How to Thrive in the New Centralized Purchasing SchemesBy Miriam Bello | Wed, 01/27/2021 - 13:41
The arrival of a new government administration brought significant changes to the public health model in Mexico. “Changes began in 2019 with the medicine purchasing scheme and eventually reached INSABI and the integration of UNOPS to the purchasing process,” explained Marco Ruggiero, General Manager of Chiesi Mexico, during Mexico Health Summit 2021’s panel How to Thrive in the New Centralized Purchasing Schemes on Wednesday, Jan. 27.
“The advantages I see is that having one centralized purchase increases transparency and compliance,” added Ruggiero. However, there are areas of opportunity in the litigation’s administrative processes. “During 2019 and 2020, there were no clear times for tenders, which affected our logistics planning and increased costs.” Ruggiero said that payment is also unclear. “There are laboratories that are still waiting for payment of 2019 medicine orders.”
According to José Luis Ortiz, Director General of Medistik, there are three key points to consider in the centralized purchasing scheme: efficient management systems, efficient transportation and efficient distribution of the demand. The combination of these three elements ensure an effective service for all health entities: however, this is a burden the public sector cannot bear alone. “The local and international industry has the capacity to distribute large orders and ship supplies to public distribution centers. However, to date, there are millions of pesos being lost due to the lack of organization in the public system,” said Ortiz. Collaboration with the private sector would also cut down bureaucratic processes as private companies use technology to optimize performance, he adds.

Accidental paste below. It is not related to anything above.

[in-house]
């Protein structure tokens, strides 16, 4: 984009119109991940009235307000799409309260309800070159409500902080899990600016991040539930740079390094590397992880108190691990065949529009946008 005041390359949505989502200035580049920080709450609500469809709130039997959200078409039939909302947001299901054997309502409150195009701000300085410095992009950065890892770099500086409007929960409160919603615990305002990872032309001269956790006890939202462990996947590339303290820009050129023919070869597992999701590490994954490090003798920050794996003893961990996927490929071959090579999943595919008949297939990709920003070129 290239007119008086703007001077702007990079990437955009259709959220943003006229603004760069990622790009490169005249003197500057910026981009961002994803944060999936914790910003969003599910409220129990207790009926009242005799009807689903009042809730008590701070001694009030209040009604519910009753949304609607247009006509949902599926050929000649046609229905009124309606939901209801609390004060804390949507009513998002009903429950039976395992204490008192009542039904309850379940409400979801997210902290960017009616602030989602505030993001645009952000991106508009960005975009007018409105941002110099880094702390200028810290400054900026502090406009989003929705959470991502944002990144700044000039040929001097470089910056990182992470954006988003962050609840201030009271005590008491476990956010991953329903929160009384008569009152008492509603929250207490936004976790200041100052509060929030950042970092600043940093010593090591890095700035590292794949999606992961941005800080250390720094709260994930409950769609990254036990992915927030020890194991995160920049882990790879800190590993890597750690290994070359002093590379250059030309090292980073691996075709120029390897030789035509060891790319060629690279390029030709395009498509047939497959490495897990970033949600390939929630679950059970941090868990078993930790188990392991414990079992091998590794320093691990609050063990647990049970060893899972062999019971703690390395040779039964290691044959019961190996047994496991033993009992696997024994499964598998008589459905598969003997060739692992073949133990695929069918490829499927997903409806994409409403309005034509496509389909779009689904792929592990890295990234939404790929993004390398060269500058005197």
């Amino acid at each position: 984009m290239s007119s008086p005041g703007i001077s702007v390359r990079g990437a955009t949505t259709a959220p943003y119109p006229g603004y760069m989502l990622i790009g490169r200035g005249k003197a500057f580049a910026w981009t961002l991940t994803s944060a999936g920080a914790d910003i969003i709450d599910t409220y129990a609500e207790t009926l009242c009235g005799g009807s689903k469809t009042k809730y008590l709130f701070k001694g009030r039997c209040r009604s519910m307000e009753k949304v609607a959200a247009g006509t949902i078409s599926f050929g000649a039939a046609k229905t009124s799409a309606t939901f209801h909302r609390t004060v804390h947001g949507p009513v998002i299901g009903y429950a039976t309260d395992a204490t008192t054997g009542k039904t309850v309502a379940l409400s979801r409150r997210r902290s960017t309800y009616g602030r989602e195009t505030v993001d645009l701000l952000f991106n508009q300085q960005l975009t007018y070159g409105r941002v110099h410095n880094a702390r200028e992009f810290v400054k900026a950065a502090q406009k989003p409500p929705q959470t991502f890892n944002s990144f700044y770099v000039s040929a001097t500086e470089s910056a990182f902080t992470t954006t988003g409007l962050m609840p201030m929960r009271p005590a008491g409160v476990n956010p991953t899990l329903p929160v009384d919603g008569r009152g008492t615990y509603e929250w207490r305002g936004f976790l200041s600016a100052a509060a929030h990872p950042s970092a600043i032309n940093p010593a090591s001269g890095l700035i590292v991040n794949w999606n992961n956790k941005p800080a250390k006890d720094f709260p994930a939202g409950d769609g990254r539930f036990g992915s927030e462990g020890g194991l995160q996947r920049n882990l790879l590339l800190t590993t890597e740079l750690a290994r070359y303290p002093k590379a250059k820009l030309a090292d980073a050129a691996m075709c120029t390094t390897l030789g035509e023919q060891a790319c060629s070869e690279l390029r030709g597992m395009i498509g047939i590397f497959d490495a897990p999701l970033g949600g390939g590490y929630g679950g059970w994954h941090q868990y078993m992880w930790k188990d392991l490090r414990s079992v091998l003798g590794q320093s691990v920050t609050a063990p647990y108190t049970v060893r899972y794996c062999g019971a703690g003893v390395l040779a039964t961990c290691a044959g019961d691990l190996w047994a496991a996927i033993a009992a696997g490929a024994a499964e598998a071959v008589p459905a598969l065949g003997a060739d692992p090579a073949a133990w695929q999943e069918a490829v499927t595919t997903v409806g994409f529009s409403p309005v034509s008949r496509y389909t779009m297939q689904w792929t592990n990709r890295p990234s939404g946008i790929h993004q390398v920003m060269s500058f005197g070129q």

Carlos Gutiérrez Muñoz, Account and Sourcing Implementation Director of Christus CEI, said the local industry perfectly complies with the regulatory measures and quality to offer the best product, according to the standards of the centralized scheme. He recognized that such an initiative can help supply but it is risky to look for products outside the country.
Gutiérrez shared his concerns on the government underestimation of the logistic complexity of medicine distribution in the country. “Are they considering Mexico’s geography and the distribution to 22,000 facilities in metropolitan and rural areas? That implies distribution dangers, which increase costs. What is the point of saving costs on purchases by taking over distribution if the logistic costs will be larger due to inexperience?
All three experts gave their input on how to create a better system. “We need to create a dialog to generate a positive outcome and fair business strategies,” said Ruggiero. “We have one same goal, which is to treat patients and generate better outcomes.” Ruggiero’s main concern is Mexico risking supply due to a focus on price. “This approach is ignoring innovation and research investment.”
Gutiérrez said that collaboration in this sector should not be neglected. “We must not create a divide between public and private players. We all experience the same health ailments and regardless of the provider, the solution comes from one same industry,” he said. “After the pandemic, the challenge will be to maintain an efficient supply chain in the public sector. The private sector wants the chance to reach an agreement that will benefit not companies but the nation,” said Ortiz.
As the moderator of the panel, Benjamin Vega, Commercial Director of Allen Laboratories, concluded that the purchasing scheme is a national health matter. “Together, the public and private sector are able to create investment plans that will create tangible and real outcomes. It is not easy, as we are speaking of health. However, we must see this work as investment, rather than a cost or waste of money.”
For more information about the subect, click here.